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Poster: billbarstad Date: Apr 27, 2009 6:01am
Forum: feature_films Subject: Re: More new monsters

So, the more complete print you mention here - the one I own - isn't PD?

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Poster: Administrator, Curator, or StaffVideo-Cellar Date: Apr 27, 2009 6:58am
Forum: feature_films Subject: Re: More new monsters

There are a lot of copyright issues with the recently restored version of The Ghoul. There are some rights in the restoration that can be claimed:
-There are some scenes that did not appear in the original US release version. As they were first published on the MGM DVD, these would not be public domain in the US.
-There are also issues with some of the score material as some international release prints did not feature the same music.

But, on the bright side, the longest term the British version of this film can secure copyright under current UK law is until midnight 31 December 2014 which is 70 calender years after the death of the last surviving credited priciple author of the film (T Hayes Hunter) who died in 1944. At that time all surviving elements of this film re-enter the UK public domain.

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Poster: Walloon Date: Jun 15, 2009 12:31am
Forum: feature_films Subject: Re: More new monsters

Under UK copyright law, the authors of a fictional film are the director, screenwriter, and music composer. The last surviving author of THE GHOUL was screenwriter Roland Pertwee, who died in 1963. Thus, THE GHOUL will be under UK copyright through 2033 (1963 + 70). The US copyright will last through 2028, 95 years from first publication.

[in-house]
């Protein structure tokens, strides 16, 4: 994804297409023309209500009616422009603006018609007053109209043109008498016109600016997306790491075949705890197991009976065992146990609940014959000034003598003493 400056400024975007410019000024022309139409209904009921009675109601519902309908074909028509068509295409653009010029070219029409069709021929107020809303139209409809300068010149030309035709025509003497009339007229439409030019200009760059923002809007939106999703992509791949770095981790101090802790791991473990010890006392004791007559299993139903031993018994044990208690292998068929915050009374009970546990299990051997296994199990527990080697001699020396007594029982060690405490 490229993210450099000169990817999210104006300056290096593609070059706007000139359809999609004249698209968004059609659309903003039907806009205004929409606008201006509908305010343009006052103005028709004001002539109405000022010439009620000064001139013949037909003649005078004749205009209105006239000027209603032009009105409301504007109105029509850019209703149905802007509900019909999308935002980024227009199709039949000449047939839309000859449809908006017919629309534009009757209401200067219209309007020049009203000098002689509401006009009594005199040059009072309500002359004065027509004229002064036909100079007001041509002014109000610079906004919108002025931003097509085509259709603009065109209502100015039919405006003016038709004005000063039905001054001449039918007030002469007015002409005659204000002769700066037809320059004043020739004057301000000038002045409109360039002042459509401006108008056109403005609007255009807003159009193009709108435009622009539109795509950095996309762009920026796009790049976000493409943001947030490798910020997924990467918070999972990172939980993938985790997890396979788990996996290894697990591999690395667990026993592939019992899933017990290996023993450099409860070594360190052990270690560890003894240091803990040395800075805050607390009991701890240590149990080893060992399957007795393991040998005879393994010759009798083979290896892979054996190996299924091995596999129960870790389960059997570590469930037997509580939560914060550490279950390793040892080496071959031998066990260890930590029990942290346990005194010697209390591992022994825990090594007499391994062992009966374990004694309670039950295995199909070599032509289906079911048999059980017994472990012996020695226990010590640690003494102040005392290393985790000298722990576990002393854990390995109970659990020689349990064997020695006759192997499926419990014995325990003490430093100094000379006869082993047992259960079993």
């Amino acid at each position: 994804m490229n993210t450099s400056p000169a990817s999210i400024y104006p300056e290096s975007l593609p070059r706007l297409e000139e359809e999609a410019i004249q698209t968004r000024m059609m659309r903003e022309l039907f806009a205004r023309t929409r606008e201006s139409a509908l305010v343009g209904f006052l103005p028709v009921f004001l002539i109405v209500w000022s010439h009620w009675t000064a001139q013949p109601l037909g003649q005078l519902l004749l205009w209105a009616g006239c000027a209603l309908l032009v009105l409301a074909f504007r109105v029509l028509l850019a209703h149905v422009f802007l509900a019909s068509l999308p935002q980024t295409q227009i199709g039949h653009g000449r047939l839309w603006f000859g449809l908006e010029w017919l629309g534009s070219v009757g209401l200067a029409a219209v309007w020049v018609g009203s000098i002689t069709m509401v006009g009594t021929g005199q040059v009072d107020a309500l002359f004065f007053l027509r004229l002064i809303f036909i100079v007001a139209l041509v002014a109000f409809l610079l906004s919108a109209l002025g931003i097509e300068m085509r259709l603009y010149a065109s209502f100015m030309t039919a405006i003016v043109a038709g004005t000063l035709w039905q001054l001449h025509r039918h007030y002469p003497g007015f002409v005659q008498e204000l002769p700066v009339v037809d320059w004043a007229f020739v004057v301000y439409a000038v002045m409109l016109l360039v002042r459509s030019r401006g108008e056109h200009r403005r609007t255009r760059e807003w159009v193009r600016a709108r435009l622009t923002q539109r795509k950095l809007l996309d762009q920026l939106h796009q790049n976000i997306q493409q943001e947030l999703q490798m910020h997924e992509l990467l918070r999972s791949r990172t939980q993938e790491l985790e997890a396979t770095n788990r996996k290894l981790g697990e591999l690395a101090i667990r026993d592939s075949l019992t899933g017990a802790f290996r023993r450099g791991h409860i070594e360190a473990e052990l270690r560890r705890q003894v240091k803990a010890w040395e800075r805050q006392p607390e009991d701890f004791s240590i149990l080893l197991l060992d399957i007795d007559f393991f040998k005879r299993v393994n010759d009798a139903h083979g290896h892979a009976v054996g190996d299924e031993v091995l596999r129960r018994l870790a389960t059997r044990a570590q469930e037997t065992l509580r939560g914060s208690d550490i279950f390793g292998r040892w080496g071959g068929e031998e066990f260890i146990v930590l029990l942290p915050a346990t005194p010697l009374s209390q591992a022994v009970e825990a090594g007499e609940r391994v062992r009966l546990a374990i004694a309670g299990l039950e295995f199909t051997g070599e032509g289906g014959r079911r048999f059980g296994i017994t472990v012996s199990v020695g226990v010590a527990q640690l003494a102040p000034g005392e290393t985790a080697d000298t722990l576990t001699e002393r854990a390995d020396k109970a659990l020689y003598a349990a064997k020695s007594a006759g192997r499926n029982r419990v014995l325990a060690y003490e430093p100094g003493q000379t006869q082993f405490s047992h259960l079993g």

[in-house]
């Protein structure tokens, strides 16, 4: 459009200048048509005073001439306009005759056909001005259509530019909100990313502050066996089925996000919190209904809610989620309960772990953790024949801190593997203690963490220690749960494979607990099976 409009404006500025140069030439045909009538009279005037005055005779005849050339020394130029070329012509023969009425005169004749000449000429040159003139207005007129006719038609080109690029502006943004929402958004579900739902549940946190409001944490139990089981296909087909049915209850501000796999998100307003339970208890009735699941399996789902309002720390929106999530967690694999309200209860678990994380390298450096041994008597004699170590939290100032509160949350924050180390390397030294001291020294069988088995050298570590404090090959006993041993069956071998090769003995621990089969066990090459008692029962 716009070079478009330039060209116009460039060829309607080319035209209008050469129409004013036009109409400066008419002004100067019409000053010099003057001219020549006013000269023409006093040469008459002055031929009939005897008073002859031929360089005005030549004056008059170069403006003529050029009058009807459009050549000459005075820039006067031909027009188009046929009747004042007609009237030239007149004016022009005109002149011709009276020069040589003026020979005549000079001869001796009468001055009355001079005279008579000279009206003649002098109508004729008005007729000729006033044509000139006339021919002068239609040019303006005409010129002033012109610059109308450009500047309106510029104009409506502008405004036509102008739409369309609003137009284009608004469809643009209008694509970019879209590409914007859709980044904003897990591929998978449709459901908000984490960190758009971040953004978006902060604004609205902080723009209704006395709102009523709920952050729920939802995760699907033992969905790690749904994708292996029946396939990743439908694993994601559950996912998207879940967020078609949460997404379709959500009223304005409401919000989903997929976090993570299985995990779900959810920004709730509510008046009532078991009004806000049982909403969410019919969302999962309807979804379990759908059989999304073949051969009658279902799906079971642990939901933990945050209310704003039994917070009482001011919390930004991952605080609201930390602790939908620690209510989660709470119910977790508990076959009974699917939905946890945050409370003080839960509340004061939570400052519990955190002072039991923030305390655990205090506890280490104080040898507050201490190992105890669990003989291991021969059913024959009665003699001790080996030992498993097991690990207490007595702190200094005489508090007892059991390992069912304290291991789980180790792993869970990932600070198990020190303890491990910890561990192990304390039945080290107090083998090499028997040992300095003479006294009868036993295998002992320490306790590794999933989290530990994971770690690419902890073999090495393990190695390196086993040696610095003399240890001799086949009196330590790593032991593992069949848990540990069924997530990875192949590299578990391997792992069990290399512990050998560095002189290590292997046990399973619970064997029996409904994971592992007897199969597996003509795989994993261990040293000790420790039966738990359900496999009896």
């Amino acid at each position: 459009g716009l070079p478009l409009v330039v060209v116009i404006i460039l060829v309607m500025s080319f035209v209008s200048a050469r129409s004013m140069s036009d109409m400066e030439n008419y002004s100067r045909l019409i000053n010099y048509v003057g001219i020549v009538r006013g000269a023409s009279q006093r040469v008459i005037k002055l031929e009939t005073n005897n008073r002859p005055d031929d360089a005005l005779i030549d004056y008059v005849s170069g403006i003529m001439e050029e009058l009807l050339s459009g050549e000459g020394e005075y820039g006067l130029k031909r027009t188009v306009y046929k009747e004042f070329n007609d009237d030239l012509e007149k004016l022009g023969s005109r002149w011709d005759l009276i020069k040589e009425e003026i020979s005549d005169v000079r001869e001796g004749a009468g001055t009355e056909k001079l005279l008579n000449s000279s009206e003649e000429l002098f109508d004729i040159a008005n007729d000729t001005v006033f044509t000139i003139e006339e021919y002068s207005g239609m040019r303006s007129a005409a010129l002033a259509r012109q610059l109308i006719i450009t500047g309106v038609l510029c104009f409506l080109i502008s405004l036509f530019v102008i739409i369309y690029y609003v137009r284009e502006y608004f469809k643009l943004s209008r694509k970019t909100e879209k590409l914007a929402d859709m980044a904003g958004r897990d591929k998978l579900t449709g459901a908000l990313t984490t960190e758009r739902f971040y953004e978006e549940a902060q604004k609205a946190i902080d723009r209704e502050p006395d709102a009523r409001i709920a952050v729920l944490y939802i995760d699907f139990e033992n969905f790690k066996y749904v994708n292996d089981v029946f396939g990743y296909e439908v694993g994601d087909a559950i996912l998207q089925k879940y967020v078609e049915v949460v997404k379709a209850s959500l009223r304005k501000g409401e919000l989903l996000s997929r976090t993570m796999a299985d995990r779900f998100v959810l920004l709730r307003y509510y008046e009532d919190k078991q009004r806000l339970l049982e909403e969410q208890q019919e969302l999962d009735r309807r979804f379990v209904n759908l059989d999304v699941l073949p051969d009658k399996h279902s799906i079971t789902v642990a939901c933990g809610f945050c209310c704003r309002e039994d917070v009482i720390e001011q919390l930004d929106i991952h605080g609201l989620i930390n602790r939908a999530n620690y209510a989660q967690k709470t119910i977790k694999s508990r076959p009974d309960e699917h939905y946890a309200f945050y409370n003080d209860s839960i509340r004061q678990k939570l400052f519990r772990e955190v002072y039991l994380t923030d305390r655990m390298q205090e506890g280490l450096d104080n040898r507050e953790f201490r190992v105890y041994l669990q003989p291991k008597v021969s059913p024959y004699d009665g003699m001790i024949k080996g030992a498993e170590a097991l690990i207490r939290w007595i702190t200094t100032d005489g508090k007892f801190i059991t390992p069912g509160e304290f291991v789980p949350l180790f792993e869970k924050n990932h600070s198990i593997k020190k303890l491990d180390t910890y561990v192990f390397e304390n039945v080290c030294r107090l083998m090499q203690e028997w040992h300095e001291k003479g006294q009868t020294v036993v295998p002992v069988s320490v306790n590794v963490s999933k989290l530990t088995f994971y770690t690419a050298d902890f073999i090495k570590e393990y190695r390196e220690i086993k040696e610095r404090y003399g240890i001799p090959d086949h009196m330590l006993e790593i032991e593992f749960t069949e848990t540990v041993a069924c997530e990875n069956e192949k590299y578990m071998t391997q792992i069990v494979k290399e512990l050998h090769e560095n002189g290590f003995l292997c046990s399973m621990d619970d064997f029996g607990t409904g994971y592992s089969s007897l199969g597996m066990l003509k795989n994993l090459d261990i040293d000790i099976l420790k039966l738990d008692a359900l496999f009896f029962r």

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Poster: Administrator, Curator, or StaffVideo-Cellar Date: Jun 15, 2009 1:07am
Forum: feature_films Subject: Re: More new monsters

For the Prague Print and original US cut (which no longer exists), the apparent restoration of copyright in this work under UK law subsequent to URAA does not effect the US copyright status of the work released in the US without notice, registration or renewal.

The "relevant date" for URAA was 1 January 1995 with a one year transitional period before the automatic restoration of foreign works still protected by copyright or "neighboring rights" in their home nation as at the relevant date (it is a common misconception that it was the restoration date). The transition was to allow PD content users' (reliance parties) time to transition to the new system.

Under the relevant UK law at the time, which was the Copyright Act 1956 (in line with the transitional rules in the Copyright, Designs and Patents Act, 1988) the period of copyright in a film was a flat 50 year period from publication without regard to any authors' date of death. Because UK laws were altered, restoring lapsed copyrights, during the transitional period, any UK films that were PD in the US due to non-compliance and 50 or more years old at the end of 1994 remained in the US public domain. They do not qualify for restoration under the terms of the URAA and its changes to the USC.